Vancouver city council voted unanimously today (May 27) to take steps toward an official apology for historical discrimination against people of Chinese descent.
The motion approved today will launch a research process into Vancouver laws, regulations and policies that discriminated against the Chinese community between 1886 and 1947.
"There is a need for us to have people understand what has happened in our past," said Vision Vancouver councillor Raymond Louie, who introduced the motion.
"We should all learn from what has happened in the past so that we do not repeat it...We can in fact help educate our young people of what has transpired, because that is a very important piece of growing as a human being within our city."
Vision councillor Kerry Jang, who noted his family came to Vancouver in the late 1890s, said the discrimination his parents faced included not being allowed to work certain jobs.
“You weren’t allowed to live in certain areas, you weren’t allowed to go to school or do anything,” he said.
“In fact, you weren’t allowed to do very much, and if you were allowed to do something, they had to ask to make sure, as my mother found out when she got her first job in the provincial government. The boss had to go into the room and say 'Is it ok if a Chinese works here with you ladies?' That’s how far we’ve come.”
The motion directs staff to conduct research into policies of previous Vancouver city councils that discriminated against people of Chinese descent, and to consult historians and Chinese community members and organizations on the research findings. It also calls for staff to report back to council with recommended actions, including a formal apology.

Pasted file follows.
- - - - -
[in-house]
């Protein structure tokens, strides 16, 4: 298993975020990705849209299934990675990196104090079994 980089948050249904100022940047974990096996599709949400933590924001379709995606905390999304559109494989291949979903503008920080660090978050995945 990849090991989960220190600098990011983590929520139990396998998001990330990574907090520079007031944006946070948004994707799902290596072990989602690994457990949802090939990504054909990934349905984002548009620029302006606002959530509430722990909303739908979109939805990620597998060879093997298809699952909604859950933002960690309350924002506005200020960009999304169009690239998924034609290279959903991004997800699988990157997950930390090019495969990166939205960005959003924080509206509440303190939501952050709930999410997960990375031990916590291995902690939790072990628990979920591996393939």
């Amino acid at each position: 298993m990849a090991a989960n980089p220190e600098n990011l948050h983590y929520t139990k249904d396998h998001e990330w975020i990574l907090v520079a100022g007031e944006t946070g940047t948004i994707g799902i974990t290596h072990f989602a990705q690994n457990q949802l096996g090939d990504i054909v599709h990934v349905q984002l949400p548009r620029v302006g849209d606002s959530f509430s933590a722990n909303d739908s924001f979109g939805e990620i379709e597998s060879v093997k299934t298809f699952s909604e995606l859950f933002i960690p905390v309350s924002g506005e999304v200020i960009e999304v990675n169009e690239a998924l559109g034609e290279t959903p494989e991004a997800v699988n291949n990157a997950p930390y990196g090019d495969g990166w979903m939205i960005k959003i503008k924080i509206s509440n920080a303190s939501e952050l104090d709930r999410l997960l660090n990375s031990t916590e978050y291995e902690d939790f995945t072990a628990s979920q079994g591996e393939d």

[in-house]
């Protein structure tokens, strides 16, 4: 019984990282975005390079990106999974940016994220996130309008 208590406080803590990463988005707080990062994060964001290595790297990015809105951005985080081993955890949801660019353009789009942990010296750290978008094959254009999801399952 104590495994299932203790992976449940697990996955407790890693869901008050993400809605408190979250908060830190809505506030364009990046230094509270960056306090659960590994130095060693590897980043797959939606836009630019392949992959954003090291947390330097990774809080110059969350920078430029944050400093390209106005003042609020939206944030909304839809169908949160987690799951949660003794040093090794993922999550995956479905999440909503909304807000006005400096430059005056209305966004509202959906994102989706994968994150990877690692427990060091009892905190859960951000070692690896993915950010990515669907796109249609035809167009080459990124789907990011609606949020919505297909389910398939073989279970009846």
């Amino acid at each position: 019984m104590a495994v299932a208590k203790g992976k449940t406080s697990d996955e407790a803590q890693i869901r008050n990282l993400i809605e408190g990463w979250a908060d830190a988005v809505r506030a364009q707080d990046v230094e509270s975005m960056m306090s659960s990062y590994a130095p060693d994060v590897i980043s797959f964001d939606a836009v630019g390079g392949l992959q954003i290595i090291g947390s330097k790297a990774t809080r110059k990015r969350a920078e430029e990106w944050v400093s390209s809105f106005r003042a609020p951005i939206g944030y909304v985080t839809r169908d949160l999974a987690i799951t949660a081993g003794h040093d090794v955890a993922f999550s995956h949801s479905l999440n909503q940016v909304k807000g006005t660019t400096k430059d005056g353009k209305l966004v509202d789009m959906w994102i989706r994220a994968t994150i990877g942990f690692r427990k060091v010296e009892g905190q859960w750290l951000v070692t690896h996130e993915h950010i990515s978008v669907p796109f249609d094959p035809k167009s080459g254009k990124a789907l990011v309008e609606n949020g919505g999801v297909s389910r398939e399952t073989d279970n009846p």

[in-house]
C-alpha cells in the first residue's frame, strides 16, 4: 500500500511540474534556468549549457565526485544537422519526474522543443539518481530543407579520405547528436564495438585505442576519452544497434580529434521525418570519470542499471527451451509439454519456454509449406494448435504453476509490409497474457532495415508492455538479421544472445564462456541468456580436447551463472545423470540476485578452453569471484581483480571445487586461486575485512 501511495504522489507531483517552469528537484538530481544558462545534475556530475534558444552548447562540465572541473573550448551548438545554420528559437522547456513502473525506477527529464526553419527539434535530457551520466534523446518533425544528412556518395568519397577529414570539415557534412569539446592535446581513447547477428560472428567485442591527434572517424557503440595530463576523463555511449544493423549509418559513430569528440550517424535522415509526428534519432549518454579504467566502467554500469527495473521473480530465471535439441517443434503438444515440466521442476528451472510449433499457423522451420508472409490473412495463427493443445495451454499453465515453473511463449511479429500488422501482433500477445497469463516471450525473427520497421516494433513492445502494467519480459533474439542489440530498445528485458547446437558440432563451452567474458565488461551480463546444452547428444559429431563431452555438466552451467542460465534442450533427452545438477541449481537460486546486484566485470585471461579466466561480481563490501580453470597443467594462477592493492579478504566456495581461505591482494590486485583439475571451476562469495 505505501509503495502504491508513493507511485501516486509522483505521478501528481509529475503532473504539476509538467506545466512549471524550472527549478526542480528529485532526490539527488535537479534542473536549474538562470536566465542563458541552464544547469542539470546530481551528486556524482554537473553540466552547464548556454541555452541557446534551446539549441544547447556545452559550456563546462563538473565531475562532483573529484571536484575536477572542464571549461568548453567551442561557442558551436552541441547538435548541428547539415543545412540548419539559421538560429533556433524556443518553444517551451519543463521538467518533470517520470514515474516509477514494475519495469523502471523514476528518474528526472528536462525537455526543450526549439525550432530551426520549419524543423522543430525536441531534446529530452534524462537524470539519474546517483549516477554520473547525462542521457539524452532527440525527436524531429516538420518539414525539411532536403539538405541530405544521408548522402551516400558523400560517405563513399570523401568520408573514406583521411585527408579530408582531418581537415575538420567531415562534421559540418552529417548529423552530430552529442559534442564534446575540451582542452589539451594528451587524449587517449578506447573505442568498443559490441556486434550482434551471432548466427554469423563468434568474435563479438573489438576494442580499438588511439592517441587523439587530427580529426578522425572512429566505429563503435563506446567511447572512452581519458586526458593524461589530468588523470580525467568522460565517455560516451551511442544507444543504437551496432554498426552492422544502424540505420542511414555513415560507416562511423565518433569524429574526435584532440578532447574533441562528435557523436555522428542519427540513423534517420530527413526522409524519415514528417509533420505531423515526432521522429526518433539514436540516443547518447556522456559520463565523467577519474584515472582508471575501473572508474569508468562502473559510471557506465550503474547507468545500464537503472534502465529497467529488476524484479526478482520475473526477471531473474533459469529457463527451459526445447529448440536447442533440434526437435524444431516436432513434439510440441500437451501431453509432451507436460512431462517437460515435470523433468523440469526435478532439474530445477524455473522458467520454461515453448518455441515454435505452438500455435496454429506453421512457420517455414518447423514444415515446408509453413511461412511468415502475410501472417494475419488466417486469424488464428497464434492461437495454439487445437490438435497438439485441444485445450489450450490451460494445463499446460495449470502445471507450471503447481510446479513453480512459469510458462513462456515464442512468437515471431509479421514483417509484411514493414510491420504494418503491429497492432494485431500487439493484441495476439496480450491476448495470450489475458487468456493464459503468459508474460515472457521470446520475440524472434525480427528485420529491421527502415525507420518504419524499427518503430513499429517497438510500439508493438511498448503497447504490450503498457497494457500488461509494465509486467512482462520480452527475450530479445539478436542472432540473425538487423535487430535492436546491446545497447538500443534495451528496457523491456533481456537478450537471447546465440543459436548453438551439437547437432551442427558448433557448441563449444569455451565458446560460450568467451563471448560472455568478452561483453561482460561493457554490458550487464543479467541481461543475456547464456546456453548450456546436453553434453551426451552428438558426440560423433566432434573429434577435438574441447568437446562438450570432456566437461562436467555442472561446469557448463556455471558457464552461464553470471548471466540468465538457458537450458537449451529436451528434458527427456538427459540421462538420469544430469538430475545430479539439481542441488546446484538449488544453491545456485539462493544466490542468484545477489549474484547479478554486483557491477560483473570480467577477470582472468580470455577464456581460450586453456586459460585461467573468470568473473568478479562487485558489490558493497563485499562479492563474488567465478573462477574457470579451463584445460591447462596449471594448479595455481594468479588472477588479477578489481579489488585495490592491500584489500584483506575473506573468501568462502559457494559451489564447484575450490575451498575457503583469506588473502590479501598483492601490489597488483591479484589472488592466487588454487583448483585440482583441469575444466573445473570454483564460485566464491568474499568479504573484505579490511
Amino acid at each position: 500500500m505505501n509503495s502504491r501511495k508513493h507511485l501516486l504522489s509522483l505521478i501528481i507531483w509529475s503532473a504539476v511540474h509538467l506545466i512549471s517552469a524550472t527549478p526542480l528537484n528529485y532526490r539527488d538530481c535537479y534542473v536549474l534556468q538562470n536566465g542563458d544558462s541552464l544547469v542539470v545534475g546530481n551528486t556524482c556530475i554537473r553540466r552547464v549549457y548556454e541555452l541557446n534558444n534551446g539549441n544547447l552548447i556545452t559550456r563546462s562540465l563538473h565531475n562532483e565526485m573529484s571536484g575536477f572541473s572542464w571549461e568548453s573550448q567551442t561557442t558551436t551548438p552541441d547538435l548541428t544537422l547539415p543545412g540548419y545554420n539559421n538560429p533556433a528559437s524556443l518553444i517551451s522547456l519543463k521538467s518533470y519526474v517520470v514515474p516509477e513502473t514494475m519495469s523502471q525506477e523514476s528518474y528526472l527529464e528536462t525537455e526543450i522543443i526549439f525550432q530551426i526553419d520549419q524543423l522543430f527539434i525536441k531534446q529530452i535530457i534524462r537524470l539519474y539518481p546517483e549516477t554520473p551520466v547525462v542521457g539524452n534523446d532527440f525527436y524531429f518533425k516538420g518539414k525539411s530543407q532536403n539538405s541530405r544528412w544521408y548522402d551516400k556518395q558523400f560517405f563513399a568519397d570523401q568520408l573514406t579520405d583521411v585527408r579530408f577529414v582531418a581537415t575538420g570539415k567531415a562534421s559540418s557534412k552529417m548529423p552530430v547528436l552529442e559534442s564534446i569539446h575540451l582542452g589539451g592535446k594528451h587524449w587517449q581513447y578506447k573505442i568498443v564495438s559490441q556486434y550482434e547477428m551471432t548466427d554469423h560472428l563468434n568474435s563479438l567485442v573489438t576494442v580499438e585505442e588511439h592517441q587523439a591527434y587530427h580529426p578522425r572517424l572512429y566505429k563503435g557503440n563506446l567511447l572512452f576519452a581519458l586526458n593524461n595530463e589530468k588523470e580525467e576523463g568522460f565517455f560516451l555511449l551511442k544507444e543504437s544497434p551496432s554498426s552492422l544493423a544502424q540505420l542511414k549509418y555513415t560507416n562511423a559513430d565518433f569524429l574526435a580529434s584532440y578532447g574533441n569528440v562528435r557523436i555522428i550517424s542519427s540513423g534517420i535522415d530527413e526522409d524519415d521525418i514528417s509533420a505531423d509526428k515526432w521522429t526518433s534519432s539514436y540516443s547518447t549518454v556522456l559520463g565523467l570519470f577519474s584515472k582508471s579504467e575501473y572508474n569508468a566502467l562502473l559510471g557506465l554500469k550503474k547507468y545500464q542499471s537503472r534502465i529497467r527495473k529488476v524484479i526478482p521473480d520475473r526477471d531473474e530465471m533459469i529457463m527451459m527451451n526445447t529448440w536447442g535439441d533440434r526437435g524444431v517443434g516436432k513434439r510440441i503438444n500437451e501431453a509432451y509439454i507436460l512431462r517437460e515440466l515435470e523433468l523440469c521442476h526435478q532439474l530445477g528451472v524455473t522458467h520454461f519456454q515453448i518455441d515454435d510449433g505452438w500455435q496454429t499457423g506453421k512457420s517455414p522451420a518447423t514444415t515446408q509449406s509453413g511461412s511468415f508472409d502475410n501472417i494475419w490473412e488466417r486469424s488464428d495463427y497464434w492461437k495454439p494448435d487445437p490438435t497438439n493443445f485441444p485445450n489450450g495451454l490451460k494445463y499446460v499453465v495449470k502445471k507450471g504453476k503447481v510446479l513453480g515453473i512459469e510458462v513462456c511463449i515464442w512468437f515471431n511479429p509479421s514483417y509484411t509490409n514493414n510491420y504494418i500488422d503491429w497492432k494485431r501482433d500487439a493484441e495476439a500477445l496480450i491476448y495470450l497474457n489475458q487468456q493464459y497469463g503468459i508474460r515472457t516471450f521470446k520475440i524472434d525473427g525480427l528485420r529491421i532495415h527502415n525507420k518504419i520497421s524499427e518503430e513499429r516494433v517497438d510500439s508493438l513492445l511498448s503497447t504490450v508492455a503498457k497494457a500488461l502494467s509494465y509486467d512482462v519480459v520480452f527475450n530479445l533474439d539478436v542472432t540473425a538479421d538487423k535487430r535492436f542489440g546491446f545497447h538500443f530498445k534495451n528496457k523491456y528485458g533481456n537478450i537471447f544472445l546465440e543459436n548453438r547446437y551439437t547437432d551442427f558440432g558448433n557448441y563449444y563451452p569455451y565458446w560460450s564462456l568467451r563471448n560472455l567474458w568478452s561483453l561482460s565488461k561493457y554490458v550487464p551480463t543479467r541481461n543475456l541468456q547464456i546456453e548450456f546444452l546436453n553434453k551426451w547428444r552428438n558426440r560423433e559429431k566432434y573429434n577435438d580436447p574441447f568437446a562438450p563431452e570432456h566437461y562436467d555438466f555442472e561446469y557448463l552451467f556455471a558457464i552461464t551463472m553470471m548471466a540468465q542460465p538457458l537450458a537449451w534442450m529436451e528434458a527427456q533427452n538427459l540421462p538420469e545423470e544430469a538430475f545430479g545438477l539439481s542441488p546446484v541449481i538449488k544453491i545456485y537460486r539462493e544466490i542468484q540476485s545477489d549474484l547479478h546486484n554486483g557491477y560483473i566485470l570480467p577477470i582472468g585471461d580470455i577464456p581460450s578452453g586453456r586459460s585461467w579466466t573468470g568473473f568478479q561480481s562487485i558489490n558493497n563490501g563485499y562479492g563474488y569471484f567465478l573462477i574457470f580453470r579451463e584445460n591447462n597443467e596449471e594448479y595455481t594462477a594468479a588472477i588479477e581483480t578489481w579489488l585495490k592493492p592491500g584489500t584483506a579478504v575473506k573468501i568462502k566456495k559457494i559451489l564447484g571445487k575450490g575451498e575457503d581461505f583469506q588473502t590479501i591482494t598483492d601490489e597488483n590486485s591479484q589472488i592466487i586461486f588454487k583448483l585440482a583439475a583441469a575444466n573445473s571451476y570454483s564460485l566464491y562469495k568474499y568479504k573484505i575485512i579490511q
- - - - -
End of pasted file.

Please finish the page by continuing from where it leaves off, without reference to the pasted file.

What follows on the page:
“We do know that many things have happened in the history of our city, and that a formal apology will absolutely be necessary,” said Louie.
Jang said he also wants to see the research highlight how many non-Chinese people fought for the Chinese community to have rights. For example, he noted, members of his father's union.
“Those days, you couldn’t become a plumber,” he stated. “You couldn’t hold a trade if you were Chinese and get your ticket. But who fought for him? Members of his union. In fact, the union fought for him to allow him to go to school so he could get his ticket as a plumber, join the union and work at equal pay, with everybody else.”
Mayor Gregor Robertson called the step “a long overdue motion” for council.
“It is astounding to think that city council sat for over 60 years with incredibly toxic actions towards citizens of this city, people who helped build this city from scratch,” he said.
The City of New Westminster issued a formal apology in 2010 for past discrimination against the Chinese community.